You might also like to check out the paper A Killer Adversary for Quicksort, in case you haven't already. :)

fejj: another trick is to use
use bubble sort when the partition size gets below a
certain threshold.

You might also like to check out the paper A Killer Adversary for Quicksort, in case you haven't already. :)

So, Team Bandersnatch (bi and I) got in the top-50, which entitles us to t-shirts. I did one problem, he did three. :)

I'd post my solution to problem 6, like he did, but it looks fugly - it took a lot of hammering to make the square peg fit in the star-shaped hole.

Some of the problems were hardcore. *None* of
the
teams did problems 3 or 4.

**Buzzword Assault**

A company called D-Wave demo'ed an alleged superconducting 16-qubit quantum computer. Their PR department seems to claim it's able to solve NP-complete problems in polynomial time, which sounds like BS, but the thing looks pretty darn cool anyway. In both senses of the word (ha, ha).

fejj: the standard way to do
that is to
replace the division with a multiplication by the
reciprocal, multiplied by some power of 2. Then divide the
result by that power of 2, which can be done with a right
shift. In the case of division by 7, you'd end up with the
increasingly more accurate expressions:

`
`

`q = ((a<<3) + a) >> 6
`

`q = ((a<<6) + (a<<3) + a) >> 9
`

`q = ((a<<9) + (a<<6) + (a<<3) + a)
>> 12
`

`q = ((a<<12) + (a<<9) + (a<<6) +
(a<<3) + a) >> 15
`

`...
`

and so on (in binary, 1/7 is .001001001...). Optionally, the result can be fixed with something like

`
r = a - q*7; while (r >= 7) { q++; r -= 7; }
`

The multiplication by 7 can be replaced with shifts and adds, of course.

My performance was dismal. I did the easy problem, then moved straight to the hard one. Then I threw away 20 minutes because I jumped straight to the code before understanding completely the problem statement and then had to start all over again, wasted another 20 minutes tracking down a stupid off-by-one bug, panicked for about 5 minutes, and finally ended up submitting a /wrong/ solution. Guess I need to work on the think-crush-under-pressure thing.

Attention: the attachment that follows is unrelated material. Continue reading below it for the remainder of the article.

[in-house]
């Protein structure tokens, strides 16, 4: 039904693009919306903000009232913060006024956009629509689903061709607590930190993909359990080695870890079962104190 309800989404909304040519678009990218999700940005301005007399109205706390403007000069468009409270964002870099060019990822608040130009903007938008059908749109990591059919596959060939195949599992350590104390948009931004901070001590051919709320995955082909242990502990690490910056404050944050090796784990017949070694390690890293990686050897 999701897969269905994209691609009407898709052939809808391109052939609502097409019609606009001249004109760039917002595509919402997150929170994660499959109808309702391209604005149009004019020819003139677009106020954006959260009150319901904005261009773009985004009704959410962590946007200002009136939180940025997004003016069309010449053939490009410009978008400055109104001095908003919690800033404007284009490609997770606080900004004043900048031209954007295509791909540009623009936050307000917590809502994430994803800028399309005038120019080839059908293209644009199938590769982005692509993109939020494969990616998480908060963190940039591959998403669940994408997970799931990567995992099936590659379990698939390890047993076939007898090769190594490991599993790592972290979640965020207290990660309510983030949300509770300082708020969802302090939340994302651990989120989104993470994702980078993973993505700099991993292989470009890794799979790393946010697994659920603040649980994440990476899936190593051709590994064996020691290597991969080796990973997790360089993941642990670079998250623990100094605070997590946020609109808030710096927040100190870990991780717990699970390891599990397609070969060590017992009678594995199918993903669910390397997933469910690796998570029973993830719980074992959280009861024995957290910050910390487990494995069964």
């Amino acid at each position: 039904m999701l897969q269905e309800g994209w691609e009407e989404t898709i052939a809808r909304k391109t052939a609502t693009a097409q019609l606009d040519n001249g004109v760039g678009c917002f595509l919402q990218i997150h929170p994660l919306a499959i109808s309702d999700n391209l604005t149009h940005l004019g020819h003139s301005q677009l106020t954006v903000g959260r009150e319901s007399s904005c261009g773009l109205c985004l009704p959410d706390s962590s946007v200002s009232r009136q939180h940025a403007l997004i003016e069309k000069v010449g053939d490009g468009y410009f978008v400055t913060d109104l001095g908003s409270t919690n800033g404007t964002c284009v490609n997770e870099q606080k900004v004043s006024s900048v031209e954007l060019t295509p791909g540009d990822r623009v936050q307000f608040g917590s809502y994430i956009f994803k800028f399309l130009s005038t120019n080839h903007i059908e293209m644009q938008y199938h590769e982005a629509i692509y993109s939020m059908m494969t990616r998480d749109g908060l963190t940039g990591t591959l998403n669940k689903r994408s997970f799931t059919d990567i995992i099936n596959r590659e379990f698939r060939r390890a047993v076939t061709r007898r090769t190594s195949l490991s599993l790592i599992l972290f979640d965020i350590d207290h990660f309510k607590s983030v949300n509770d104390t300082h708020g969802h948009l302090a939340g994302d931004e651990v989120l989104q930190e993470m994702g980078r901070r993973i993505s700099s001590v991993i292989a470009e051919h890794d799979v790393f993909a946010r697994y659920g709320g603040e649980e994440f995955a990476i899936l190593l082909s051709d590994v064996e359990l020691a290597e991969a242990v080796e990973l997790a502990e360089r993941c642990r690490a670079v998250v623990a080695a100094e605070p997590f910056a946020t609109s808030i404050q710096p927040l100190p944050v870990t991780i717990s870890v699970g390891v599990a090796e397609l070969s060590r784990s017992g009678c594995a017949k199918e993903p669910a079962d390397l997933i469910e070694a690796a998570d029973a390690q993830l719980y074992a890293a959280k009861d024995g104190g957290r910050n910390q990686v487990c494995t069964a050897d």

What makes it so frustrating is that the problem was not really that hard, and I was able to concoct a correct solution (here) without major difficulties afterwards, when the time pressure was gone.

Gah.

The qualification round was easier than I expected. It's probably just meant to filter out the curious. I was able to do both problems in about 30 minutes, and qualified to the next phase.

**Tupper's Self-Referential
Formula**

... seems to be making the rounds on the internet. Two different people sent me the link. It's cute, but there's nothing magical about it, really - perhaps if some people look at it as a simple Perl script they'll realize that it's just a way to rasterize the big number, and the bitmap could be anything.

So, tomorrow is Google Code Jam Latin America. I'll give it a try, but I expect to get my arse kicked. Although I've been practicing a bit at SPOJ and acm.uva.es, I really suck at thinking under pressure. Ah well, let's see how it goes.

OpenSpecies:

1.

#define is_odd(x) (((x)&1) != 0) #define is_even(x) (((x)&1) == 0)

2. if you're out to disprove the Collatz conjecture, use GMP or something.

mchirico, fejj: it's the
Look and Say Sequence. See also: Conway's Cosmological Theorem.

It's all demonstrated in this wonderful IOCCC winner (hint file).

[elided]

**Free software**

Haven't touched my personal projects in a while, partly because of lack of time, partly because of the SPOJ addiction, partly because of general pissedoffness, but anyway I packed together the minor changes I did on vulcan in the past couple of months (lots of bugfixes) and called it 0.3.1.

Speaking of SPOJ, I recently ordered Sedgewick's algorithms book with the specific purpose of improving my SPOJ score. Whee.

**New HTML Parser**: The long-awaited libxml2 based HTML parser
code is live. It needs further work but already handles most
markup better than the original parser.

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